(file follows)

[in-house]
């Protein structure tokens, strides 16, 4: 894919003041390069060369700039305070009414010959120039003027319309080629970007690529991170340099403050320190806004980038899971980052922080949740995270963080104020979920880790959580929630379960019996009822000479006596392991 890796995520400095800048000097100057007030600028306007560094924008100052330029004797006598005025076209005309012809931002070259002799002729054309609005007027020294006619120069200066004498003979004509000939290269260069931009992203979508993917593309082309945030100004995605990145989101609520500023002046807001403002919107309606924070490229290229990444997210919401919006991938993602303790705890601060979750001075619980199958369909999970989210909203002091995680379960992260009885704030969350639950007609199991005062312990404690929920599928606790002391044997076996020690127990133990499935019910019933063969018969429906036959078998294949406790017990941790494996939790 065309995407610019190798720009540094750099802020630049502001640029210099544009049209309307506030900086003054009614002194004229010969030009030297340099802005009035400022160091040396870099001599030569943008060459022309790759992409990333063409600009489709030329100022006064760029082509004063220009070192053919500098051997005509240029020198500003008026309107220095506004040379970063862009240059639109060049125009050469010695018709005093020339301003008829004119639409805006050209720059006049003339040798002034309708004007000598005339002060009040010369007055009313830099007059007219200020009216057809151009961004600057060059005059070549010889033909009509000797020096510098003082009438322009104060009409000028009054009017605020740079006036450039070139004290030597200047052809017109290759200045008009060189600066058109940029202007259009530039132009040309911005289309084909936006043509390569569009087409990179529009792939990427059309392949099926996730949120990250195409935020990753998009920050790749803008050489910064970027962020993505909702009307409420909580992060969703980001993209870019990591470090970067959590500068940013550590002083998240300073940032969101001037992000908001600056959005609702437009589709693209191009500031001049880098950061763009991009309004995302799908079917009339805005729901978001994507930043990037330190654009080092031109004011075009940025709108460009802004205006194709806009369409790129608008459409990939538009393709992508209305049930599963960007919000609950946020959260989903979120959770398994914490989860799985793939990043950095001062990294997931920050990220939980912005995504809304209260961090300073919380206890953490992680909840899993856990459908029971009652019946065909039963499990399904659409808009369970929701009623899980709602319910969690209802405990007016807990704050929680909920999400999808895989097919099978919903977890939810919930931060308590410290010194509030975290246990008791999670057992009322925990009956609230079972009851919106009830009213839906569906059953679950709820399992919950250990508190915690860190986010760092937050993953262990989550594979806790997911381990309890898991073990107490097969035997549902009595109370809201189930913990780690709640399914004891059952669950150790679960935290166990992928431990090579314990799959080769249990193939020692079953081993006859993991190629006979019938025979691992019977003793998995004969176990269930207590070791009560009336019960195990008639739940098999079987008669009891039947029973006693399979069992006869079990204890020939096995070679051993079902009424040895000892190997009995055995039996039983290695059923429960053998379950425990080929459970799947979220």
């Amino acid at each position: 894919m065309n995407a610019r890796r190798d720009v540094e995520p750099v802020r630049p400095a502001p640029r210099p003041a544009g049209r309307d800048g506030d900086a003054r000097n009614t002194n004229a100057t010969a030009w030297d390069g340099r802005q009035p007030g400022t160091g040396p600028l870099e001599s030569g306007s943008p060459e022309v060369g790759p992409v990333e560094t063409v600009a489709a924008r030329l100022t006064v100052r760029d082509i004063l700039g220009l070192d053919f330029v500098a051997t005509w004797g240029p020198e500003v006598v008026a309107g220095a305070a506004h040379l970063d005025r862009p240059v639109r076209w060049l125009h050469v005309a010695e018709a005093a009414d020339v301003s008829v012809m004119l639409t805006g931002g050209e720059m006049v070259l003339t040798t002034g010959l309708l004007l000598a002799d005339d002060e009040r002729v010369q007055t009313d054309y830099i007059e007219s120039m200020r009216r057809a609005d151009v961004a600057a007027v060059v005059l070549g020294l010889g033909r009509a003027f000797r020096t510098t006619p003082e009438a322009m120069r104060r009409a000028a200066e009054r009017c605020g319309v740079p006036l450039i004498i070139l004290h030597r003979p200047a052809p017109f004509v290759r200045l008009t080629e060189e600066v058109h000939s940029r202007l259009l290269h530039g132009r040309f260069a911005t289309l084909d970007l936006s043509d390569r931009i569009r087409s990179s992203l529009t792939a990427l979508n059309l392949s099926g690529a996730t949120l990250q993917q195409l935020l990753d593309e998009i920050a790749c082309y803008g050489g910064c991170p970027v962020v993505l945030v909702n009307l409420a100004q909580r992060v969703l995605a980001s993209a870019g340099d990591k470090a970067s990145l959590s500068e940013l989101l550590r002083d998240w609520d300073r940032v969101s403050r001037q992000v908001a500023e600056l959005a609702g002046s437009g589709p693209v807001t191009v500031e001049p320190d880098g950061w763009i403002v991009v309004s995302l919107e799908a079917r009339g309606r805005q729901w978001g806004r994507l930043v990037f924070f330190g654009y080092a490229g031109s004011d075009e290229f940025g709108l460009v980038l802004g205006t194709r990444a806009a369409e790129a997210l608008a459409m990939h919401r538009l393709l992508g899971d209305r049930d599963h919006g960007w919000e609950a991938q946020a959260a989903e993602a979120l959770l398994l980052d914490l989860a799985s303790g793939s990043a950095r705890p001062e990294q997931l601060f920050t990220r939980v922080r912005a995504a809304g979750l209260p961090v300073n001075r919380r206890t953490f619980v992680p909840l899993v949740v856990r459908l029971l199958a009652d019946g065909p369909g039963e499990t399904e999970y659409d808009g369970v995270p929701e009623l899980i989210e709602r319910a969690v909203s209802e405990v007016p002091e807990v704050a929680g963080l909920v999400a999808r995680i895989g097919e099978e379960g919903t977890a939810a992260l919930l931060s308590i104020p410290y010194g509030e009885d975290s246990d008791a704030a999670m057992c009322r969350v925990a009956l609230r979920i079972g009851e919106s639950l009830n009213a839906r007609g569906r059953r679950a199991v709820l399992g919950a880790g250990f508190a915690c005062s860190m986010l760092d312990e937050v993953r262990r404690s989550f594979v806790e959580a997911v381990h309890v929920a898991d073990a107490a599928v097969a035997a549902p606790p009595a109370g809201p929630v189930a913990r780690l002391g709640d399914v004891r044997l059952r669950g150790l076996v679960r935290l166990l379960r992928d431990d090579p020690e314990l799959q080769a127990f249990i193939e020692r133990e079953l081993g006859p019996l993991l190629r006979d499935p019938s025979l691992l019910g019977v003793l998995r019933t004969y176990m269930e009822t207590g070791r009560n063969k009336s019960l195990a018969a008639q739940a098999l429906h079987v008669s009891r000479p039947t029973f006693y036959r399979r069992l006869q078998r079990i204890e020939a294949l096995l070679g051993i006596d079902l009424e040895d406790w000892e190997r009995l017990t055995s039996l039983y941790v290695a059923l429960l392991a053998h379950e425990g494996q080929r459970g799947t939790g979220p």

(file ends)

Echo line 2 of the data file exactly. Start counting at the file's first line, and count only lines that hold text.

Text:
């Protein structure tokens, strides 16, 4: 894919003041390069060369700039305070009414010959120039003027319309080629970007690529991170340099403050320190806004980038899971980052922080949740995270963080104020979920880790959580929630379960019996009822000479006596392991 890796995520400095800048000097100057007030600028306007560094924008100052330029004797006598005025076209005309012809931002070259002799002729054309609005007027020294006619120069200066004498003979004509000939290269260069931009992203979508993917593309082309945030100004995605990145989101609520500023002046807001403002919107309606924070490229290229990444997210919401919006991938993602303790705890601060979750001075619980199958369909999970989210909203002091995680379960992260009885704030969350639950007609199991005062312990404690929920599928606790002391044997076996020690127990133990499935019910019933063969018969429906036959078998294949406790017990941790494996939790 065309995407610019190798720009540094750099802020630049502001640029210099544009049209309307506030900086003054009614002194004229010969030009030297340099802005009035400022160091040396870099001599030569943008060459022309790759992409990333063409600009489709030329100022006064760029082509004063220009070192053919500098051997005509240029020198500003008026309107220095506004040379970063862009240059639109060049125009050469010695018709005093020339301003008829004119639409805006050209720059006049003339040798002034309708004007000598005339002060009040010369007055009313830099007059007219200020009216057809151009961004600057060059005059070549010889033909009509000797020096510098003082009438322009104060009409000028009054009017605020740079006036450039070139004290030597200047052809017109290759200045008009060189600066058109940029202007259009530039132009040309911005289309084909936006043509390569569009087409990179529009792939990427059309392949099926996730949120990250195409935020990753998009920050790749803008050489910064970027962020993505909702009307409420909580992060969703980001993209870019990591470090970067959590500068940013550590002083998240300073940032969101001037992000908001600056959005609702437009589709693209191009500031001049880098950061763009991009309004995302799908079917009339805005729901978001994507930043990037330190654009080092031109004011075009940025709108460009802004205006194709806009369409790129608008459409990939538009393709992508209305049930599963960007919000609950946020959260989903979120959770398994914490989860799985793939990043950095001062990294997931920050990220939980912005995504809304209260961090300073919380206890953490992680909840899993856990459908029971009652019946065909039963499990399904659409808009369970929701009623899980709602319910969690209802405990007016807990704050929680909920999400999808895989097919099978919903977890939810919930931060308590410290010194509030975290246990008791999670057992009322925990009956609230079972009851919106009830009213839906569906059953679950709820399992919950250990508190915690860190986010760092937050993953262990989550594979806790997911381990309890898991073990107490097969035997549902009595109370809201189930913990780690709640399914004891059952669950150790679960935290166990992928431990090579314990799959080769249990193939020692079953081993006859993991190629006979019938025979691992019977003793998995004969176990269930207590070791009560009336019960195990008639739940098999079987008669009891039947029973006693399979069992006869079990204890020939096995070679051993079902009424040895000892190997009995055995039996039983290695059923429960053998379950425990080929459970799947979220």